The products arrive at these warehouses one day after being shipped from the factories at the earliest, and it takes approximately three to four days for them to be delivered the stores from the warehouses. The total of this duration is at least one quarter of the shelf life of fresh meat and deli meat.

Disposed goods directly affect the cost

The interesting part is that supplying meat from regional warehouses causes a large quantity of fresh meat to expire before the product is sold and consequently the products are disposed of as waste. As indicated in the analysis, this rate increases up to 10% for all fresh meats.

Disposed goods directly affect the cost, which means supermarket chains add this 10% to their costs when determining the price and cause the prices to go up at the same rate. “With regional warehouses and logistics, costs grow further” the analysis also reveals.

Supermarkets operate with a 12-day stock of fresh meat and a 21-day stock of delicatessen meat. Terms of payment determined for the producer are very long, yet the collection period from the customer is very short.

That is to say, the mismatch between the maturity of debt and that of receivables works in favour of chain markets.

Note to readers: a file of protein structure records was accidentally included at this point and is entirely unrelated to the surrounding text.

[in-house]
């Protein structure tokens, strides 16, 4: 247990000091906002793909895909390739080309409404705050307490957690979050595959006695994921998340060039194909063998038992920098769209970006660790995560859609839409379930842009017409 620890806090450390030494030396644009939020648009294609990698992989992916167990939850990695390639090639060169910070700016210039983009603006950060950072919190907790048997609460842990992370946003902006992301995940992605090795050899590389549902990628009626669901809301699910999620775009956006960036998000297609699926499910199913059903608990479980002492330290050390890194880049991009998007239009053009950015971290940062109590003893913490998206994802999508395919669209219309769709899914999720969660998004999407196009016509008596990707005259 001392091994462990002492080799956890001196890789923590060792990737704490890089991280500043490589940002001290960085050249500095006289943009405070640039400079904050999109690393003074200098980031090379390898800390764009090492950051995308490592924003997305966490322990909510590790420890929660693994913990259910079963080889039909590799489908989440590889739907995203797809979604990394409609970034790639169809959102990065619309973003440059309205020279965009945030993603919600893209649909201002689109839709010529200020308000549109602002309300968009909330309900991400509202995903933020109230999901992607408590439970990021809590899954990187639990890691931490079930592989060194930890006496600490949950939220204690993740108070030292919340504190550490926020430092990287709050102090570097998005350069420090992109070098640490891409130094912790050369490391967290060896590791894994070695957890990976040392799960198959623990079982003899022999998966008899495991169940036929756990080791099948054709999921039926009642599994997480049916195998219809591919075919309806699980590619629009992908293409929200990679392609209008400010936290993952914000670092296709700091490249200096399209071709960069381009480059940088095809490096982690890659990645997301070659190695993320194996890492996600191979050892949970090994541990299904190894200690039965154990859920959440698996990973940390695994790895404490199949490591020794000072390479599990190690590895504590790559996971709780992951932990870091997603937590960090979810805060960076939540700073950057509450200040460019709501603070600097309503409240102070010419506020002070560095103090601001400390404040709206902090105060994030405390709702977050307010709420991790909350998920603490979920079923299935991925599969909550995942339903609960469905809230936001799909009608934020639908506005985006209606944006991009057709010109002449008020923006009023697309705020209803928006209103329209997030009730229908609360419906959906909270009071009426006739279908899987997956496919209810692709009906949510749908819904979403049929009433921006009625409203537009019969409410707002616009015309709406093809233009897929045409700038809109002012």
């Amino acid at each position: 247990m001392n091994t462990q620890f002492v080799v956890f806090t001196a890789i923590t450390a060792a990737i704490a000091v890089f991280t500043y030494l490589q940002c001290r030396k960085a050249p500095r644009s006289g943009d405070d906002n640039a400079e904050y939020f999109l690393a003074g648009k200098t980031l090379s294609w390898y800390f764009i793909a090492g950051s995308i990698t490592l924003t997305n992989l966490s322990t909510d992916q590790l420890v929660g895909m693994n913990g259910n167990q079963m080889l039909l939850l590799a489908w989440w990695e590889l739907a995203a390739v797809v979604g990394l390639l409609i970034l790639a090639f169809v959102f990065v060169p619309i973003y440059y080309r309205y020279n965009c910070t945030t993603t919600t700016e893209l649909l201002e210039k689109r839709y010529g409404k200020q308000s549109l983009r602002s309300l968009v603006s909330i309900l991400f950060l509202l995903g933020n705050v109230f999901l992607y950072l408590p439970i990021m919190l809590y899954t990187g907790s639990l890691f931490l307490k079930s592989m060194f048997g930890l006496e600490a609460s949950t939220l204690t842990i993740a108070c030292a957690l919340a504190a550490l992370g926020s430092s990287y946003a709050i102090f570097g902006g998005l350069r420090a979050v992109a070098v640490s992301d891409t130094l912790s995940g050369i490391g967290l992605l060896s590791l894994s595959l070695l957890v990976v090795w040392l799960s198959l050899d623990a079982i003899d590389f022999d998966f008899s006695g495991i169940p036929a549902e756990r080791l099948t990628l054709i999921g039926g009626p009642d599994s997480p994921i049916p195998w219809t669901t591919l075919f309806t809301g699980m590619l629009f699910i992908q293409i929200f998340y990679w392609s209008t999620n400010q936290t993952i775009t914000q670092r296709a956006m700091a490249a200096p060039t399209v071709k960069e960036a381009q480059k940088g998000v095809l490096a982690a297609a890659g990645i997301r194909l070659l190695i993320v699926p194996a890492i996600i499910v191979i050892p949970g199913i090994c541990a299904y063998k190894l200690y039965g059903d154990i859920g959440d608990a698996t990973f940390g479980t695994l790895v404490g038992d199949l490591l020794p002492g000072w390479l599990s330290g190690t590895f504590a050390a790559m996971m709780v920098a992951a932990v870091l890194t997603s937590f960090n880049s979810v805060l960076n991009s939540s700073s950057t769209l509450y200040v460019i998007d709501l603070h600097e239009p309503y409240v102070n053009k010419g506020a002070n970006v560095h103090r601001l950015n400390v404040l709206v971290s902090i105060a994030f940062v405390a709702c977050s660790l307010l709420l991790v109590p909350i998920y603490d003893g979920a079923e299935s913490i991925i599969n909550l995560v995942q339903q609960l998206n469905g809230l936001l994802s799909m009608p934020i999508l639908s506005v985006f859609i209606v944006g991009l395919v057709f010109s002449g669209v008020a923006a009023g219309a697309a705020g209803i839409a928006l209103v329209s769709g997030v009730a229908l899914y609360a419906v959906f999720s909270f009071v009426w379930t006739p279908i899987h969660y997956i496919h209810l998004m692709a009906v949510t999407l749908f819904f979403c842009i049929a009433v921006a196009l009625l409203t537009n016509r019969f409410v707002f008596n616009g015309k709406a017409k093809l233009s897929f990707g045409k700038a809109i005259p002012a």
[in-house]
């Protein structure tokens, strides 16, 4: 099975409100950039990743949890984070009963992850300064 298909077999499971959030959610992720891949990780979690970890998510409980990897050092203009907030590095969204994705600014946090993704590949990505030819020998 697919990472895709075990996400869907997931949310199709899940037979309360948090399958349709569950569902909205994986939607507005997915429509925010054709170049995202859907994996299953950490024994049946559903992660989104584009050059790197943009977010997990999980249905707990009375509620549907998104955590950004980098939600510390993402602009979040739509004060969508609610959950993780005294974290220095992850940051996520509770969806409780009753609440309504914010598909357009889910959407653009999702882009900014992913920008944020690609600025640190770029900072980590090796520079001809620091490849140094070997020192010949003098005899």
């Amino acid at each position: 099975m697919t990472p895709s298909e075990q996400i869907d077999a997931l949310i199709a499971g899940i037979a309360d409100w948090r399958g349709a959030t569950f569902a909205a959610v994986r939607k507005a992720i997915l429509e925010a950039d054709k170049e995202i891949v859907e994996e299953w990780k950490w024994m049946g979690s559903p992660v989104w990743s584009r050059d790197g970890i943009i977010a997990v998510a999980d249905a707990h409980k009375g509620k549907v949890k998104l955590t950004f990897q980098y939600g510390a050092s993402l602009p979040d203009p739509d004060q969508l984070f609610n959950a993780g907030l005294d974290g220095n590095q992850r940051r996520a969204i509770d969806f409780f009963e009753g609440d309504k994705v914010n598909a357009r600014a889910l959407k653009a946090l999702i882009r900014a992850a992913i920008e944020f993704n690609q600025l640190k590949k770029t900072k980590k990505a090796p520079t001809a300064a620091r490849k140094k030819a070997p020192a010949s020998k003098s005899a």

In some countries, payments for products that are converted into cash usually in 15 days are made in an average of 60 days.

According to experts, in simple terms, it is possible to launch a store with the profit made from a household’s twenty-year spending and debt-receivables maturity mismatch.

Operational inefficiency results in a loss of 2 to 4 percent of revenue, and this obviously affects prices

The side effect is that production costs increase further, naturally along with prices, because of the cash collection and deferred payment practices of supermarket chains.

As for the operational costs, the financial statements of publicly-traded sector leaders show that the operational costs during the three quarters of 2023 amounted to 12-13% of the total costs, whereas the operation costs of discount chain stores should be around 9-10%.

Apparently, operational inefficiency results in a loss of 2 to 4 percent of revenue, and this obviously affects prices.